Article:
(Willis M. Kemper, Genealogy of the Kemper Family: Descendants of John Kemper of Virginia, 1899, page 79, Chicago: George K. Hazlitt.)

The short form answers the questions; Who, What, When in, the same as for published sources:

(Kemper, Genealogy of the Kemper Family, page 79)

 

The source list citation can be listed several ways answering questions Who, What and where is; Where, what, when and where is; or What and Where is.

The bottom line is; If you use a source do the best you can in making a citation to answer the five questions. If someone who follows your work can find it you have done your job.

On the other hand, all sources that will be published for a scholarly journal require you follow the Genealogical Standards for Citations that Dr. Jones has mentioned in his book. I personally would seek help from a professional.

 

It doesn’t matter what type of source you have, journal, book, authored, unpublished, websites or interviews; ALL require that you try to answer the five questions of citations. Not all sources will have answers for t all five questions; you answer the questions you can.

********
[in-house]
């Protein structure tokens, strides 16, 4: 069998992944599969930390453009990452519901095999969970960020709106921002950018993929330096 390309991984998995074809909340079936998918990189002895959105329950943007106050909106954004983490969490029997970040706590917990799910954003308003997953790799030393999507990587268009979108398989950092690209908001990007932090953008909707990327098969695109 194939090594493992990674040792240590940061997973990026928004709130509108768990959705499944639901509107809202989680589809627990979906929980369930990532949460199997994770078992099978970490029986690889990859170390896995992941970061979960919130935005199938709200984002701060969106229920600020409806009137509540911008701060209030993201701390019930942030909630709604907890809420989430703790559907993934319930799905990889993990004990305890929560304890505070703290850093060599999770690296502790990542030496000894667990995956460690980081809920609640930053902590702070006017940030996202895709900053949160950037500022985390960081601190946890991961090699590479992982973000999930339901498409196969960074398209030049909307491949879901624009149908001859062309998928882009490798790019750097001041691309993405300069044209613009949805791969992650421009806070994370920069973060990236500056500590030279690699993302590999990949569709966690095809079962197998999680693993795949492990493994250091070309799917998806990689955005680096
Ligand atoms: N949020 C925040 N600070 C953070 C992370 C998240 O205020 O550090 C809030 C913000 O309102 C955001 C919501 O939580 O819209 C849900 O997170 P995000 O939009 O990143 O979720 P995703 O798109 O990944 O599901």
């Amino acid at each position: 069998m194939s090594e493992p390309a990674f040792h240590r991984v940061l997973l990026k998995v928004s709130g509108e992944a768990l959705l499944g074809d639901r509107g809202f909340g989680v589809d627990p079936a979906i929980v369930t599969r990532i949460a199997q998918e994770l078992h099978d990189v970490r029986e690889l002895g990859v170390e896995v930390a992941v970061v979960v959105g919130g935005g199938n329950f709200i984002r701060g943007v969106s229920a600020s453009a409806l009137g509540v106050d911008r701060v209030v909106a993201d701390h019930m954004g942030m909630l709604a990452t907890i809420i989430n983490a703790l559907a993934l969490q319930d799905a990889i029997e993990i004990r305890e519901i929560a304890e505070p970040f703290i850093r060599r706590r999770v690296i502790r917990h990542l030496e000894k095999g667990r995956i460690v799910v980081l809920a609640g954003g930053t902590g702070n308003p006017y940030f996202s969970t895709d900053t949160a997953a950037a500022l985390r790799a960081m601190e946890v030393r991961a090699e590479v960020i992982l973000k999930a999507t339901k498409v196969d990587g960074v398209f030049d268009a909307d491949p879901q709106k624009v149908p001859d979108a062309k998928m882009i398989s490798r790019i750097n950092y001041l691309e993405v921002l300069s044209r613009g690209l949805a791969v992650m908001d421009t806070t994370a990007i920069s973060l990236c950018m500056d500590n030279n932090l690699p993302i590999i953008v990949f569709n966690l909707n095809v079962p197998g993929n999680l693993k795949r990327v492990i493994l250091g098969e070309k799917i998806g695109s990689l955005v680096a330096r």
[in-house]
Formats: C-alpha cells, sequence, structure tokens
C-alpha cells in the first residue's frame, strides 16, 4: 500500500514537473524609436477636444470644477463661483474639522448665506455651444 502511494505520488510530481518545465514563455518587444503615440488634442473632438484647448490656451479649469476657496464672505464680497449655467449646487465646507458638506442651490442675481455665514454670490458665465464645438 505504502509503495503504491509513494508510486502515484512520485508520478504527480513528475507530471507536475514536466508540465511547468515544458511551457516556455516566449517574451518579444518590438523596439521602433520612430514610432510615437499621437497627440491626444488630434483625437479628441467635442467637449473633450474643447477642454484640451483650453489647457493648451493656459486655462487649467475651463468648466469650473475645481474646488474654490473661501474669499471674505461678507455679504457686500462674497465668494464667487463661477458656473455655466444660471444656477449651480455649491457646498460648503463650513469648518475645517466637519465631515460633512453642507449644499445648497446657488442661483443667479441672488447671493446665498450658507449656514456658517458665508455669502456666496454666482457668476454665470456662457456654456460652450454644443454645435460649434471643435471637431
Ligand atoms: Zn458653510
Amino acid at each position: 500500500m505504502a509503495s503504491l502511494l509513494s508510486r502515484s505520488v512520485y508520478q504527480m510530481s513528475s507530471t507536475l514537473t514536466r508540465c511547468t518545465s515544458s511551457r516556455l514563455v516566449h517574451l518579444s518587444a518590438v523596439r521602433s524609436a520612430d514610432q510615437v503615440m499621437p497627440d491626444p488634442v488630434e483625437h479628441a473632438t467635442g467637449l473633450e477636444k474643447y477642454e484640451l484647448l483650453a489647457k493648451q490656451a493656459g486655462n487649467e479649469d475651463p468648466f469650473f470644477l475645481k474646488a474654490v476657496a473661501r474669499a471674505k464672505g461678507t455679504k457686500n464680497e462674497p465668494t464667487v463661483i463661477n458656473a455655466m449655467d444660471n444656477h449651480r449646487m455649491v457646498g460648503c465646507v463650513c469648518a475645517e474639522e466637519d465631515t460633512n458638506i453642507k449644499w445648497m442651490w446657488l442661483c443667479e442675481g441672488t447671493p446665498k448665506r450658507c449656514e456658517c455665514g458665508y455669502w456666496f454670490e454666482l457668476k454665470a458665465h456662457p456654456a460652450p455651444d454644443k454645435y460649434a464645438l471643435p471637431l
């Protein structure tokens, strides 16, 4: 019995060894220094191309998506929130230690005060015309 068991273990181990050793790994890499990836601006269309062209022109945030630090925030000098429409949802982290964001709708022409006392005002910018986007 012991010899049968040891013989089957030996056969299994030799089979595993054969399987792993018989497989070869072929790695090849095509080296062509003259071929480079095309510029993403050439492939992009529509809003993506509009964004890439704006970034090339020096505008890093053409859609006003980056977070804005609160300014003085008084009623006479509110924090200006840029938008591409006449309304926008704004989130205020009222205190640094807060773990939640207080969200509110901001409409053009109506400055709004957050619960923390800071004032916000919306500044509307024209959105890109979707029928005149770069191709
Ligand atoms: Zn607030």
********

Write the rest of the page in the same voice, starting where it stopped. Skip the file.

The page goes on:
Practice! Practice! Practice is the best way to become comfortable with source citation. I am still at the practice stage. I may always be there but that is okay with me because I am citing my sources to the best of my ability. When it is time to publish my work I will seek help from a Genealogy Professional who is proficient in Source Citation.

 

References:

Thomas W. Jones, Mastering Genealogical Proof (Arlington, Virginia: National Genealogical Society, 2013), 6. [Book available from the publisher athttp://www.ngsgenealogy.org/cs/mastering_genealogical_proof ] , Chapter 4, Appendix A and Appendix B.

 

Dear Myrtle’s” Mastering Genealogical Proof 2 Study Group, 30 March 2014, https://www.youtube.com/watch?v=P04DKTT_DpQ&list=PLR41jOFxoDYwz4j9fDArMTF2PC5idg0RM